There are more animals than the number of responsible homes available at any one time.
Last year the RSPCA alone received over 90, 000 unwanted dogs and cats.
What are the benefits?
- Reduces the number of unwanted puppies and kittens
- Behaviour management –
- Desexed dogs are more likely to stay at home and less likely to fight. If they’re scared, they might growl or bite (fear aggression), but they are less likely to pick a fight.
- Urine spraying and mounting are associated with the sex hormones, and so occur less commonly in desexed animals.
- Health benefits
- Pyometra, a disease of the uterus, can occur in female dogs after heat when no pregnancy results. The uterus is usually removed at time of desexing, and so pyometra isn’t seen in desexed female dogs.
- Cancers of the prostate, anal region and mammary tissue are often associated with the sex hormones. Desexing reduces the risk of these cancers.
- Desexed dogs and cats have a longer, happier life.
What age should my dog be desexed?
Small breed dogs reach puberty and come into heat earlier than larger dogs, usually at 6-7 months age but sometimes a few weeks earlier when only 5 months age. Medium breed dogs usually come into heat after 7 months age, large and giant breed dogs usually come into heat after 9 months age.
Age of desexing is a balance between the benefits of desexing and enabling optimum growth and strong healthy joints. Recent studies suggest that early desexing of large dogs might be contributing to developmental joint diseases such as elbow dysplasia, hip dysplasia, cruciate ligament disease. Dachshunds desexed before 12 months age are 2-3 times more likely to have disc prolapse during their lifetime than if desexed after 12 months age.
We therefore recommend the age of desexing as follows:
Small Dog Breeds: from 5-6 months age
Medium Dog Breeds: from 6-7 months age
Large Male Dogs with adult weight more than 20kg: after 12 months age
Large Female Dogs with adult weight more than 20kg: after 7 months
Dachshunds: more than 12 months age.
What age should my cat be desexed?
Cats are prolific breeders and cat fights are common during breeding season. Developmental joint disease in cats is relatively uncommon. Desexing prevents unwanted litters and cat fights.
Female kittens reaching 4-6 months age in spring and summer are likely to cycle early and may be pregnant at 5 months age. They can continue to cycle (or ‘call’) for many weeks if they do not become pregnant. Female cats can be desexed while in season.
We recommend desexing female cats from 4 months age during Spring and Summer and 5-6 months age during Autumn, Winter. Male cats should be desexed at 5-6 months age.
Keep your undesexed kittens inside especially in spring/summer – girls fall pregnant, boys get caught up in fights!
I’ve heard otherwise…
- Some pet owners believe that an inside dog or cat doesn’t require desexing.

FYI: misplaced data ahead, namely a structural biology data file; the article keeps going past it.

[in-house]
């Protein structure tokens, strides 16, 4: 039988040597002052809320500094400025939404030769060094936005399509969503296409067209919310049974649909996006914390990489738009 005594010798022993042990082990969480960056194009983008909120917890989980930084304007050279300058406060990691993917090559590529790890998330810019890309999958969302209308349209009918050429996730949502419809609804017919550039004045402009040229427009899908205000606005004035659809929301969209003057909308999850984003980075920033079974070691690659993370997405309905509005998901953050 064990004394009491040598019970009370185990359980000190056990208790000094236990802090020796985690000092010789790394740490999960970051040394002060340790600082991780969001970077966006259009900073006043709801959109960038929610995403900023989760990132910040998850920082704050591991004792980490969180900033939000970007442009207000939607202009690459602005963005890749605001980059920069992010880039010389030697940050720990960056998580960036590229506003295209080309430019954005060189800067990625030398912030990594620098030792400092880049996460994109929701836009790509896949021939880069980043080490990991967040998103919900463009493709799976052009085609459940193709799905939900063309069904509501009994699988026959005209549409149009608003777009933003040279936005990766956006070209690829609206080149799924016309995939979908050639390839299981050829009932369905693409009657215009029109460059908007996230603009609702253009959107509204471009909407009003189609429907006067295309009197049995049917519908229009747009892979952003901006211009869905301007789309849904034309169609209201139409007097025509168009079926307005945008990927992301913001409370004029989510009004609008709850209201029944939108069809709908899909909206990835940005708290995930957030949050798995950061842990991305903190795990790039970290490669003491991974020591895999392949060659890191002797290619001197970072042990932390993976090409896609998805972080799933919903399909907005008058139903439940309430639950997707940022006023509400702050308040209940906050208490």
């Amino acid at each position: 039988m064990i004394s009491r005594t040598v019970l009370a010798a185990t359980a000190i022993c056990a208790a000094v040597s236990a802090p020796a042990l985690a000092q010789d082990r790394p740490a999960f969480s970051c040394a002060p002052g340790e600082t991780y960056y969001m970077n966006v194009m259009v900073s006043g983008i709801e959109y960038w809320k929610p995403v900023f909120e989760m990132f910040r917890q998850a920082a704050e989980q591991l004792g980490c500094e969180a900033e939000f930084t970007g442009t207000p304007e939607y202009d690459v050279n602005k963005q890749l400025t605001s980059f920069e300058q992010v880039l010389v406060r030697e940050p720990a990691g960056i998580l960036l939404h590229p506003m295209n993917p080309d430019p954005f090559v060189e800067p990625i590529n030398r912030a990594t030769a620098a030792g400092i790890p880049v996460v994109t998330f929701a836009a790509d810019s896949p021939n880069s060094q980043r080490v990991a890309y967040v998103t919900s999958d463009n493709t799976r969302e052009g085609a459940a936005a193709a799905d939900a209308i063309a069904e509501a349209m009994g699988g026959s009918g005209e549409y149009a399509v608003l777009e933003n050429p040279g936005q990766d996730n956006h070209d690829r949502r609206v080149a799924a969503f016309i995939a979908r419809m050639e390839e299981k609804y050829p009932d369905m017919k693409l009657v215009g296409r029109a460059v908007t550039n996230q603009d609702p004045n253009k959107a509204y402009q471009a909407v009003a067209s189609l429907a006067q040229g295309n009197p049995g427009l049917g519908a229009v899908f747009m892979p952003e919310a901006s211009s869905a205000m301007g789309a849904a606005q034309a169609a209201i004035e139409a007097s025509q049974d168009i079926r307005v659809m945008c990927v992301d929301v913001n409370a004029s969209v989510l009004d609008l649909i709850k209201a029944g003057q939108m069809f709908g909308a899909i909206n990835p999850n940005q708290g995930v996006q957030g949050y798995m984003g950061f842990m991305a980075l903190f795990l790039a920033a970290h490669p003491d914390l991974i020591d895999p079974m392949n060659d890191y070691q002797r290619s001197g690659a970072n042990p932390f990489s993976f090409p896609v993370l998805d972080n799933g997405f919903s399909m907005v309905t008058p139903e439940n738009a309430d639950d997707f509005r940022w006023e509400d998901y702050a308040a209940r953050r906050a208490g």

- We commonly encounter unexpected litters from unplanned matings.
- Some owners are worried that desexing will change their pet’s personality.
- It won’t. The pet will be the same animal, just a bit calmer.
- Some pet owners are concerned that their pet will gain weight after desexing.
- Animals that are desexed have lower calorie requirements than undesexed animals but weight can be managed by controlling the quantity and quality of food offered, and ensuring adequate exercise.
What about older dogs, is it too late?
It’s rarely too late to have your animal desexed. Modern anaesthetics are safe for most older animals and behaviour and health benefits will be gained with desexing.
What do I do if my dog comes in heat before desexing?
Most female dogs come into heat after 6 months age and cycle once or twice yearly. A dog heat cycle takes about 3 weeks, with bloody discharge during that time. The bloody discharge will be messy. Dog nappies can help control the mess. Male dogs will be attracted to your house while your dog in heat and are more likely to jump the fence into your yard. Some female dogs are more likely to roam while on heat. Dogs can mate through a chain wire or pool fence with the male and female dogs on opposite sides.
If your female dog comes into heat before desexing and there is no possibility of the dog having mated, desexing is usually done about 2 months after the dog has finished being on heat. If the dog has been mated, and you do not wish to have a litter, desexing is done about 3 weeks after the heat.
What happens when an animal is desexed?
Desexing is done as a surgery day procedure. In males, the testicles are removed, in females the uterus and ovaries are removed. Animals recover from the surgery quickly. With good pain relief in the 3-4 days after surgery, owners often comment that their pet didn’t really notice that they’d had an operation.
What about medical desexing?
A non-surgical implant is available that temporarily and reversibly prevents reproduction for male dogs.
It gives them the health and behaviour benefits of desexing for up to 18 months, without having to have ‘the snip’.
It’s a good option for old male dogs if desexing has been advised for health reasons, and for younger ones when you only want a temporary stop on fertility.